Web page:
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This story was originally published by Canada’s National Observer and is reproduced here as part of the Climate Desk collaboration.
New research has found that eggs eaten by some of the world’s poorest people are poisoned by plastic waste from rich countries like Canada and the United States.
A number of harmful chemicals are added to plastic and food packaging to give it desirable properties such as fat resistance or flexibility. When burned or broken down, these chemicals contaminate the environment and animals that live or eat nearby.
Chickens can ingest the chemicals by drinking contaminated water or eating contaminated worms and insects. Eggs are particularly sensitive to toxic chemicals and are widely consumed by humans, according to the report by the International Pollutant Elimination Network (IPEN), a global coalition of environmental organizations.
The problem is most acute for those in low- and middle-income countries who maintain the multi-billion dollar global plastic and e-waste trade. According to the most recent, non-peer review study, people who eat free-range eggs raised near 25 plastic landfills and recycling centers in 14 low- and middle-income countries are exposed to toxic chemicals well in excess of what is found to be human go beyond safe boundaries health.
“I’m really impressed,” said Max Liboiron, a professor of geography at Memorial University who specializes in plastic pollution. (Liboiron was not involved in the research.) “These people look at the mixing of plastic and e-waste under the actual conditions in which the waste is generated, they look at how people actually eat eggs … and they look at a number of Chemicals (that exist) in the real world. “
This is a “really, really rare” approach, explained Liboiron, as most research on the toxicity of plastics only looks at a few selected chemicals in a laboratory setting. This can make it difficult to assess the full human health and environmental impacts of disposal and recycling of plastic waste. The problem is exacerbated by the tendency for chemicals to change – and often become more toxic – when exposed to heat, light, and other chemicals and metals.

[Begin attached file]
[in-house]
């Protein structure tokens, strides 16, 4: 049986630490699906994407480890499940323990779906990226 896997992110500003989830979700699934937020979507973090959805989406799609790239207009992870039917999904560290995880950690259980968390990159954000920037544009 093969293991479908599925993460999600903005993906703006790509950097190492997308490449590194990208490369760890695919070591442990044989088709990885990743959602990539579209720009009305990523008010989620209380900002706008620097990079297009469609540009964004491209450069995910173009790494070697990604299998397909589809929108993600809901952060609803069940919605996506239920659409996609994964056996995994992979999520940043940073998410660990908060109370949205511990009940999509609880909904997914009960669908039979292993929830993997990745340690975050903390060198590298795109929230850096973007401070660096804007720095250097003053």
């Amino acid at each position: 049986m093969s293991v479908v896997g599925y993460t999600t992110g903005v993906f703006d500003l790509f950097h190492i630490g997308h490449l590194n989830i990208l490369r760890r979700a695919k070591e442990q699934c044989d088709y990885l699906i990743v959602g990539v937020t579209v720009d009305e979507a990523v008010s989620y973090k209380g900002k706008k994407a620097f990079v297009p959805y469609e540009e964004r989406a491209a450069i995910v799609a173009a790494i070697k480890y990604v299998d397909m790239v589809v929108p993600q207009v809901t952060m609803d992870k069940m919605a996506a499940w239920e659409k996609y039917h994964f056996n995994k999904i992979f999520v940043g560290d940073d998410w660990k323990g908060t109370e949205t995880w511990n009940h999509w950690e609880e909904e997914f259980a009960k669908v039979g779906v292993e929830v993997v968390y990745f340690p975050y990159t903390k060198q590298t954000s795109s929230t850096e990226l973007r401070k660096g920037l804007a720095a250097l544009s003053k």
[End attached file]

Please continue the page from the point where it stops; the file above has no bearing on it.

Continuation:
“The chemical that goes into plastic isn’t necessarily the same chemical that comes out. It can change if you expose it to air, water, different pH values and different salt content, ”explains Imari Karega Walker, a PhD student at Duke University who studies the environmental impact of plastic additives.
These factors can lead to a range of chemicals that are under industry and government safety controls on new plastic products, but pose a threat to the environment and human health, she said. The IPEN study looked at some of these compounds in its comprehensive assessment of persistent organic pollutants, such as carcinogenic dioxins and biphynols, which result from burning plastic waste.
The study’s decision to evaluate recycling sites as well as open landfills is also important, noted Liboiron. For years, the global plastics industry has promoted recycling as a sustainable and safe way to dispose of harmful plastics. The results indicate that these promises may not be accurate.
They also highlight the persistent problems posed by rich countries’ waste exports to developing countries.
“A lot of our waste management systems rely on exports … the United States, Great Britain, Europe (and Canada) don’t have a functioning waste infrastructure,” explained Liboiron. “(We are) involved because it is literally our waste.”
At the beginning of the year Canada officially joined the Plastic Agreement of the Basel Convention, a global agreement that restricts international trade in plastic waste. However, critics have noted that the federal government tacitly signed an agreement with the United States in the fall of 2020 to allow the free movement of plastic waste between the two countries.
According to the environmental organization Basel Action Network (BAN), around 93 percent of Canadian plastic waste exports go to the USA. Since the US did not sign the deal, it can export Canadian plastic waste to poorer countries.
Every month around 25.7 million kilograms of plastic waste – mainly low-quality, non-recyclable plastic of uncertain origin – leave the US coast in countries such as Malaysia, Mexico and Vietnam, reports BAN. While countries have tried in recent years to contain some of the flow that is technically illegal, many have had problems stopping imports of garbage from overseas.
In theory, if the recipient country has signed the Basel Convention – as 188 countries have done – the recipient country cannot accept the waste without a bilateral agreement with the United States. However, economic pressures and lack of enforcement can make it nearly impossible to contain the flow, according to an investigation in December.
“The whole thing can be understood as garbage colonialism,” said Liboiron. “It’s our waste exporting to other places, but the reason they import our waste is because of the existing colonial legacy where we’ve already taken everything else of value out, and now their most viable choice is to import our (garbage) . “